BY DARRYL DEBOER AND JUSTIN COOK
For good reason, when people talk about learning in schools, the conversation usually involves language of deeper learning. The idea of deeper learning can be traced back to the Hewlett Foundation and is generally aimed at ensuring “students compete globally and become engaged citizens at home” (“Deeper Learning”).
Appropriately and to the benefit of Christian education, many Christian schools have responded to the aims of deeper learning and have been exploring how to implement teaching practices that develop twenty-first century competencies—collaboration, communication, critical and creative thinking, growth mind-set, directing one’s own learning—among teachers and students. Our friend and fellow deeper learner Steven Levy has created helpful charts that compare the aims of the Hewlett Foundation’s six competencies of deeper learning to the aims of Christian schools (see “Deeper Learning in Christian Schools”). Following Teaching for Transformation (TfT), many Christian schools have also begun a journey of implementing pedagogical approaches from groups such as Expeditionary Learning Education and project-based learning as promoted by the Buck Institute. Furthermore, organizations such as the Center for Advancement of Christian Education (CACE) sponsor annual gatherings for Christian educators to grapple with the ideas and implementation of deeper learning practices. For Christian schools actively involved in implementing deeper learning practices, the design of learning experiences has significantly shifted. In fact, deeper learning demands teachers become experts in learning design. (Many stories about this process have been shared in this CEJ issue on TfT.) This is to be celebrated. As Christian schools explore and implement deeper learning practices within the classroom, questions are raised: Does the deeper learning conversation in Christian schools need to be a different type of conversation? Should deeper learning in Christian schools be distinct? If so, how? Deeper learning into what?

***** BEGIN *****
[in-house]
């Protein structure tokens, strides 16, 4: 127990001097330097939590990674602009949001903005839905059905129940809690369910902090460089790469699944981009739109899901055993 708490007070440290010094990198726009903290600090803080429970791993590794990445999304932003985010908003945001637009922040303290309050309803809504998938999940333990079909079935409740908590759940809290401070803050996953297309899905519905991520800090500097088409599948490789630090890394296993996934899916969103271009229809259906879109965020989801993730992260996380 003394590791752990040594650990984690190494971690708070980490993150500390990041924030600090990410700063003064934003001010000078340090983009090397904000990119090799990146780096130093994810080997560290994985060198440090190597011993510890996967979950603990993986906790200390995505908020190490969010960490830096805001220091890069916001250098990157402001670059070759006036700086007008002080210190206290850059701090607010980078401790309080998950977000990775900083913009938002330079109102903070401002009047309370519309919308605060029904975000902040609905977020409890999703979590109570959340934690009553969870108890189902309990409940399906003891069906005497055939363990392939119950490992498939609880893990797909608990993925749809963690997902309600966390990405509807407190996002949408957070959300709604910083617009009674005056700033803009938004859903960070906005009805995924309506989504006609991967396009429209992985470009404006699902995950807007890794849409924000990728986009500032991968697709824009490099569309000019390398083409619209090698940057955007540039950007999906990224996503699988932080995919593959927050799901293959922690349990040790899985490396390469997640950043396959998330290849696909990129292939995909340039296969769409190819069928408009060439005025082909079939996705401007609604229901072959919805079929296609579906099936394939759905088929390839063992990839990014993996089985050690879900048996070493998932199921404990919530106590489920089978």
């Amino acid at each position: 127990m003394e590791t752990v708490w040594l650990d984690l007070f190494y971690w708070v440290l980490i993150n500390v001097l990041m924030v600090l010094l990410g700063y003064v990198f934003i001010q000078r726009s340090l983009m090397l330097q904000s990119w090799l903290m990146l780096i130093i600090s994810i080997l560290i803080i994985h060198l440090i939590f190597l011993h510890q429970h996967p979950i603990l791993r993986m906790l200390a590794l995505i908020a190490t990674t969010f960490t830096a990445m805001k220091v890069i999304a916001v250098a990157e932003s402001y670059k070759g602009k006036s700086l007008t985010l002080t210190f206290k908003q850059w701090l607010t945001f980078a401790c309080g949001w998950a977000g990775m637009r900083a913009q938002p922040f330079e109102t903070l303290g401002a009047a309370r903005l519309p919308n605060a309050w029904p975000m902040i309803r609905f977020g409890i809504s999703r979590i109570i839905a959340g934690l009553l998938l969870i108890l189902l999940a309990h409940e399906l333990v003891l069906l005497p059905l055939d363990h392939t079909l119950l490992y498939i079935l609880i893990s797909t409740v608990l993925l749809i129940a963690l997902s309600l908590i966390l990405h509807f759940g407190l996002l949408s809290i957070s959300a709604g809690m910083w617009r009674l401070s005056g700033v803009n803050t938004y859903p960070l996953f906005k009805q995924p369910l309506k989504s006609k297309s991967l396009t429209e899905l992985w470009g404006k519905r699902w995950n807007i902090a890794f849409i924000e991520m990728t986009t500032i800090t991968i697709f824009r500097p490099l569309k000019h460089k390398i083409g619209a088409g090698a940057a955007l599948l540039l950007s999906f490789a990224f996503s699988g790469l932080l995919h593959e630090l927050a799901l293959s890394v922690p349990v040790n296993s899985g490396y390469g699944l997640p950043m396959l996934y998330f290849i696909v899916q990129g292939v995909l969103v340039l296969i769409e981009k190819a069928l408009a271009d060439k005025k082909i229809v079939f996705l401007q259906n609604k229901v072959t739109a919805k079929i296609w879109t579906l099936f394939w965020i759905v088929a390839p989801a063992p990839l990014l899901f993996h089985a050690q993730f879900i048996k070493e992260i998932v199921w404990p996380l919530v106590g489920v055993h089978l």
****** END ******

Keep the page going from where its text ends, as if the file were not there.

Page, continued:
With this in mind we, along with Australian learning leaders, were invited to grapple with these questions at the Christian Education National organization’s first-ever teaching and learning conference (see “Parallel Conferences”). In preparation for and during our work there, we proposed a working definition of deeper learning in Christian education: People of God’s story engaged in real work that forms self and shapes the world. This definition of deeper learning guides how we design learning within the TfT framework and within the Ontario Alliance of Christian Schools (OACS). This article will explore the three main facets that make up this definition.
Arthur, Sarah. “Distinguishing Dragons: The Importance of Story in Faith Formation.” In Shaped by God: Twelve Essentials for Nurturing Faith in Children, Youth, and Adults, edited by Robert J. Keeley, chap. 3. Grand Rapids: Faith Alive Christian Resources, 2010.
Blomberg, Doug. “Whose Spirituality? Which Rationality?: A Narrational Locus for Learning.” Journal of Education and Christian Belief 13, no. 2 (2009): 113–24.
Buck Institute. http://www.bie.org.
“Deeper Learning.” William and Flora Hewlett Foundation. https://www.hewlett.org/strategy/deeper-learning/#overview.
“Deeper Learning in Christian Schools.” October 30, 2017. CACE. https://cace.org/deeper-learning-in-christian-schools.
“Deeper Learning in Christian Schools: Playing Our Part in God’s Story.” CACE. https://cace.org/christian-deeper-learning/
EL Education. https://eleducation.org.
“Parallel Conferences.” Christian Education National. https://www.cen.edu.au/index.php/all-events/events-calendar/national/236-developing-leaders-conference.
“Schlechty Center on Engagement.” Louisville, KY. https://www.rcsdk12.org/cms/lib/NY01001156/Centricity/Domain/1053/sc_pdf_engagement.pdf
Smith, James K. A. You Are What You Love. Grand Rapids: Brazos, 2016.
Darryl DeBoer is the K–12 director of learning for Surrey Christian School in Surrey, British Columbia, a senior fellow for CACE, and a TfT school designer through the Prairie Centre for Christian Education and CACE.
Justin Cook is the director of learning with Edvance Christian Schools Association, which supports Christian schools across Ontario and eastern Canada in a vision of leadership and learning for flourishing communities.